Looks can’t kill, but they can definitely hurt
I helped her see one more factor, that might have to do with her getting worse when out to dinner.
Being a Princess, she was allowed to wear “western clothes”. Being “exposed” to men’s eyes in public spaces where all other women were completely covered, was not easy. She was a self-aware and sensitive woman, being stared at and possibly talked behind her back by assertive and entitled men in the strictest patriarchic environment in the world. She was probably breathing shallow and contracting her upper back muscles even more, when out.
It was a difficult realization to go through and difficult emotions to process. The pain came back shooting down the whole nerve, intensely. I helped her turn on her back and lifted the back of the massage table. She was covered with the sheet, sitting back, crying. I was holding her hand and consoling her, softly massaging her fingers and palm, trying to ease her pain. I was telling her a joke, and she moved from crying to soft laughter, and started feeling relief.
At that moment, her aunt barged in. She
started yelling at her for about 10 minutes. When she stared at me I
was glad looks can’t kill.
The Princess was shaken. “She told me that my soul is already in the claws of the devil and there’s no salvation, I’m doomed. Half-naked with a man, who is holding my hand and we both are laughing”, she said.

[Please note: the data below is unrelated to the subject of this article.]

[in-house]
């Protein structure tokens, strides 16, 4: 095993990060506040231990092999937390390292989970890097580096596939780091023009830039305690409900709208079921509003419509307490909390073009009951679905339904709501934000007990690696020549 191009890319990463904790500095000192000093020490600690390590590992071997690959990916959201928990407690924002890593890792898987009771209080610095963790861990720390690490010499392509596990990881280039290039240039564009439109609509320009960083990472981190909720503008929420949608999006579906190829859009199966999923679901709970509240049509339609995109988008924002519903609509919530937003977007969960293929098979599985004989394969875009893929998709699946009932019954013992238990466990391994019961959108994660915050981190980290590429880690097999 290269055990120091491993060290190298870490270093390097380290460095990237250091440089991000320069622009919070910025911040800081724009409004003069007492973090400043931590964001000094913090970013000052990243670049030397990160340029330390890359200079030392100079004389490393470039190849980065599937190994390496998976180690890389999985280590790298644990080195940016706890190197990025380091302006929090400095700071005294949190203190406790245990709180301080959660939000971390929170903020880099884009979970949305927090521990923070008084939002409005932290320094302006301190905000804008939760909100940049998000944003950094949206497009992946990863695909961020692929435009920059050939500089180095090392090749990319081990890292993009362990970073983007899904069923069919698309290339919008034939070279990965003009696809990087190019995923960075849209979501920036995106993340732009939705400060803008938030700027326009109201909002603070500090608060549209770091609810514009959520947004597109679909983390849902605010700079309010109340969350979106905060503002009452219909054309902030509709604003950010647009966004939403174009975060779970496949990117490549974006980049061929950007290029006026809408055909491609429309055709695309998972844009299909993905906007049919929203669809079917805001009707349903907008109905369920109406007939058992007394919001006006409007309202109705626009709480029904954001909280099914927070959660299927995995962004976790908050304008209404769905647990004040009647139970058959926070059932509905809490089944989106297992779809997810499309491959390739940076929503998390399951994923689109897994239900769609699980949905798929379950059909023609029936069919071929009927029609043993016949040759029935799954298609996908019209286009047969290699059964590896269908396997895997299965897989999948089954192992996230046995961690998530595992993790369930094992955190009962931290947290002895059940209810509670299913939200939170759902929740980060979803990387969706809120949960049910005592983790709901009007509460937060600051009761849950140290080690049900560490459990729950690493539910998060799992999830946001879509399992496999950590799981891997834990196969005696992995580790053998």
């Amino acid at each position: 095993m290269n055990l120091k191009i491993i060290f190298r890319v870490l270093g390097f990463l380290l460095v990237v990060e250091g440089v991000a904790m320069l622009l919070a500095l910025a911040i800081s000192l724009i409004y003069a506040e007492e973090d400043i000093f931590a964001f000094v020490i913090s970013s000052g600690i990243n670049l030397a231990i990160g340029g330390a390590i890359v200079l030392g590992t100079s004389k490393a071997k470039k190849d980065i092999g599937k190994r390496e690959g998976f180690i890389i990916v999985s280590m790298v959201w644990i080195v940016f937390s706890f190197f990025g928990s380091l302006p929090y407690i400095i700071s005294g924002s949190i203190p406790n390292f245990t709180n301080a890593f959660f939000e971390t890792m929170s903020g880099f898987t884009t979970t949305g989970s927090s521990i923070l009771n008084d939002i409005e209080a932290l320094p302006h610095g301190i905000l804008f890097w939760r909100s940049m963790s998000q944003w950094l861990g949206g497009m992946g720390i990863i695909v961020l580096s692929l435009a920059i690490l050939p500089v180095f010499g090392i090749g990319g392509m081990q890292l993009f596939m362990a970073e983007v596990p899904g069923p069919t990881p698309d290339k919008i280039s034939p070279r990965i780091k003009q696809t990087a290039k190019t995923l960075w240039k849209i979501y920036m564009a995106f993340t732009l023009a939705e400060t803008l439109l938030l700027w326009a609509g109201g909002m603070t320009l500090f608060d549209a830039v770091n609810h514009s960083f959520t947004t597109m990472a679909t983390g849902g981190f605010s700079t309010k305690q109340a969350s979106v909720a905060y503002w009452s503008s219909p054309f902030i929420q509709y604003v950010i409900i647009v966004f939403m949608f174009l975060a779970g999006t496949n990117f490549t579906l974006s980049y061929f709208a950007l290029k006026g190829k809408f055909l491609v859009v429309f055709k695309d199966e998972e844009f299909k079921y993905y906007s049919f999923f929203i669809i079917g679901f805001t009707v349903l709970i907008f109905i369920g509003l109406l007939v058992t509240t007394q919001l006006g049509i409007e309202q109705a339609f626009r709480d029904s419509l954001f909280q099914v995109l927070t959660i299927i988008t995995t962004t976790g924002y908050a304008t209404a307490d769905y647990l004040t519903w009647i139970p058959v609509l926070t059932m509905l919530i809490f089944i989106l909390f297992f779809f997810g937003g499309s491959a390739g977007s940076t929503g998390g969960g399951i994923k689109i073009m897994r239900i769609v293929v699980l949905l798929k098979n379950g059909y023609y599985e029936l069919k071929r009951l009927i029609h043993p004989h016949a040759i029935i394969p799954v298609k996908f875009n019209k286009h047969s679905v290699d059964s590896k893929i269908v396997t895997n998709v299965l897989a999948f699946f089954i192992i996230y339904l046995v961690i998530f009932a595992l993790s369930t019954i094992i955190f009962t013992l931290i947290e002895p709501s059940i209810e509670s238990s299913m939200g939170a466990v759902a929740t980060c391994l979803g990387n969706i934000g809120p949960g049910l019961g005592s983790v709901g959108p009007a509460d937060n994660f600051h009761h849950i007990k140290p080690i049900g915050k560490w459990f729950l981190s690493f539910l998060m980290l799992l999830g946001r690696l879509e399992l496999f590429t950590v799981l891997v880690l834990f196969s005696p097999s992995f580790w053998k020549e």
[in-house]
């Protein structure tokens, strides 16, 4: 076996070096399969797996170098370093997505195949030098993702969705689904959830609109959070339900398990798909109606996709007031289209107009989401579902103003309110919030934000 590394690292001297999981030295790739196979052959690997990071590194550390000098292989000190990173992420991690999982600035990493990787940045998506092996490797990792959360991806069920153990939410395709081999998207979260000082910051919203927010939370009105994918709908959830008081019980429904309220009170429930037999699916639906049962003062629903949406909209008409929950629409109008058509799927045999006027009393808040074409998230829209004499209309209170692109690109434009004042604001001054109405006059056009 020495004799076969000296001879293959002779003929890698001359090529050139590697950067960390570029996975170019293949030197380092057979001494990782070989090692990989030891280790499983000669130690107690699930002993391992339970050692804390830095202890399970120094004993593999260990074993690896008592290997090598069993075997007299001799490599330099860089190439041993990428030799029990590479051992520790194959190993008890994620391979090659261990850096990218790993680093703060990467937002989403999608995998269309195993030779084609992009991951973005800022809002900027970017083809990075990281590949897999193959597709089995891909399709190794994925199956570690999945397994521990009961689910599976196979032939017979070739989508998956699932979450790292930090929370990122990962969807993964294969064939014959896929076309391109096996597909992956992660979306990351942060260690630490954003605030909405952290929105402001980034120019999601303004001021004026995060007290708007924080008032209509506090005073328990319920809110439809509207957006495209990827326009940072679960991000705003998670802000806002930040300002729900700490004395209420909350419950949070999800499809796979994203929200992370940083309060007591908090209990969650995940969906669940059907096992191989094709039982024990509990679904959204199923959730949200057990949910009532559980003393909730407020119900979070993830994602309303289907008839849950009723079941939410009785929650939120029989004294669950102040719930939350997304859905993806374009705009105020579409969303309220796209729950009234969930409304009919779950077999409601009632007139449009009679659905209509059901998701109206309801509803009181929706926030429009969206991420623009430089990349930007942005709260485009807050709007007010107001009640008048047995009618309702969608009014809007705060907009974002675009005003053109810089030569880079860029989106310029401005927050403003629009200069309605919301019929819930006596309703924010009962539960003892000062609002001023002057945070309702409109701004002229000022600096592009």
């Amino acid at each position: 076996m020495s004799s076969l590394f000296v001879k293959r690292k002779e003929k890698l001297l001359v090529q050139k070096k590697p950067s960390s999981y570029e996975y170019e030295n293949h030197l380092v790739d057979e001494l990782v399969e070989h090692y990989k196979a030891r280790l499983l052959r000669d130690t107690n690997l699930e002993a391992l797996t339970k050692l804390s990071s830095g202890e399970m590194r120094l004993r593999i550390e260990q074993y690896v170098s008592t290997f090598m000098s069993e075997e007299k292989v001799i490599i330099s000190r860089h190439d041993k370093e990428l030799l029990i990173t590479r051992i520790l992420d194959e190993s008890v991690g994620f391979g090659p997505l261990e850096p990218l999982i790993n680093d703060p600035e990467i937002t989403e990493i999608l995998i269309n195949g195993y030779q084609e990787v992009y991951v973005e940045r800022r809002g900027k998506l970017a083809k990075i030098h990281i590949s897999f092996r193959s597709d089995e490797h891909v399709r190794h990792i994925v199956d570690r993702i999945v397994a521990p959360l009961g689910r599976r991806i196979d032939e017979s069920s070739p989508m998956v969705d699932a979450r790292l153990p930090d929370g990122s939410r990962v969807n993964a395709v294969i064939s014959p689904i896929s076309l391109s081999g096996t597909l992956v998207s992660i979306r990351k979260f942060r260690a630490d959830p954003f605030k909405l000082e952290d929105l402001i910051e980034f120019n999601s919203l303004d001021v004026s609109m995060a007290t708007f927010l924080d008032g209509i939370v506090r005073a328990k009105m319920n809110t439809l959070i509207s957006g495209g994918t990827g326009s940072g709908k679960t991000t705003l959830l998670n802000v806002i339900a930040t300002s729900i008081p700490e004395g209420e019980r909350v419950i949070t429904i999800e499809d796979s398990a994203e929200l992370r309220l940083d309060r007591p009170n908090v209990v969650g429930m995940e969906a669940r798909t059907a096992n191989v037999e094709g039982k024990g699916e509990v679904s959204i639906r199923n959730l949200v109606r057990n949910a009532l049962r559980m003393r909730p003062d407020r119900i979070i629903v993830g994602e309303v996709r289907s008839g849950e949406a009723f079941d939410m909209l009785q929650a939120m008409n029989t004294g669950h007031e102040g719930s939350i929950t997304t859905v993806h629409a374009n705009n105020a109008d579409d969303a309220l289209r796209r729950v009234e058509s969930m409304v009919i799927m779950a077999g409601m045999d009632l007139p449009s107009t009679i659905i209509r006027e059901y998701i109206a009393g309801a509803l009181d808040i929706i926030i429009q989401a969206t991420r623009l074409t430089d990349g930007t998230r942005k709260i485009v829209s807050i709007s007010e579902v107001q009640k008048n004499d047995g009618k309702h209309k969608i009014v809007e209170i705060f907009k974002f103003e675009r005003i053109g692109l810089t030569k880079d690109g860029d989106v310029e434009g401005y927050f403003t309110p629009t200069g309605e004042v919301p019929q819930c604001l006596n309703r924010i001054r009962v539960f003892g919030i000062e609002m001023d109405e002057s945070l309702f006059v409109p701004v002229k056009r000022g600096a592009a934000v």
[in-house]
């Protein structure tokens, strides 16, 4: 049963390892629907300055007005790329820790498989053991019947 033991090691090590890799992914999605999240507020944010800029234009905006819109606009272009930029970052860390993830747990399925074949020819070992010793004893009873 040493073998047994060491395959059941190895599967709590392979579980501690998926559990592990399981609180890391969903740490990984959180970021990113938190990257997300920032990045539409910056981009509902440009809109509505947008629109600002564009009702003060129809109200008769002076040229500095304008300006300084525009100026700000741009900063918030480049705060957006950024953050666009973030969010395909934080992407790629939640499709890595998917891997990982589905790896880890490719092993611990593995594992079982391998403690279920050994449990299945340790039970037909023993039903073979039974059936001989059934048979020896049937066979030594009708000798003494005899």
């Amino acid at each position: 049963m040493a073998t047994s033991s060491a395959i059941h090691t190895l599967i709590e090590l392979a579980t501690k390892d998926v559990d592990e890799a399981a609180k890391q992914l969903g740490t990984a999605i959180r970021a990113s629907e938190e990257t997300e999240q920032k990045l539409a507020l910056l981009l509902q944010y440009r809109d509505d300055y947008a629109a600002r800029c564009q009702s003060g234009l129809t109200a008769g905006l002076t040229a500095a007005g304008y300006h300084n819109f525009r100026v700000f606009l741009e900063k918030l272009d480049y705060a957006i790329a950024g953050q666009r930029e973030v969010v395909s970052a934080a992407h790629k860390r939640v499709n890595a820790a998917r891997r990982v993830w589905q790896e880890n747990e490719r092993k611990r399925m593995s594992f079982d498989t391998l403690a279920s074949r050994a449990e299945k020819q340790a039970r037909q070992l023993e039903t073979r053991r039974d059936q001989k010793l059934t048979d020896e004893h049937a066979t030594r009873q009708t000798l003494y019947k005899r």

I think I laughed at that and helped her ease up again. But I missed how important that event was.
The next day the Princess asked me to stay for good. She felt even better, and she thought that only my therapy can heal her. She also told me that she talked to a top-ranking person, and they wanted to meet me. Apparently, my financial future would be taken care of if I stayed for some months, let alone years.
I asked her if there was another space
we could work in so that we wouldn’t be interrupted. We moved the
sessions to her bedroom.
Her traps and neck didn’t feel like cement anymore, and there was some mobility. After that session we discussed with her doctor, and he lowered her medication because now it felt too much.
My last morning there she told me she was feeling about 30% better. She asked me to stay again, and she was intense and emotional.
I had thought about it those past few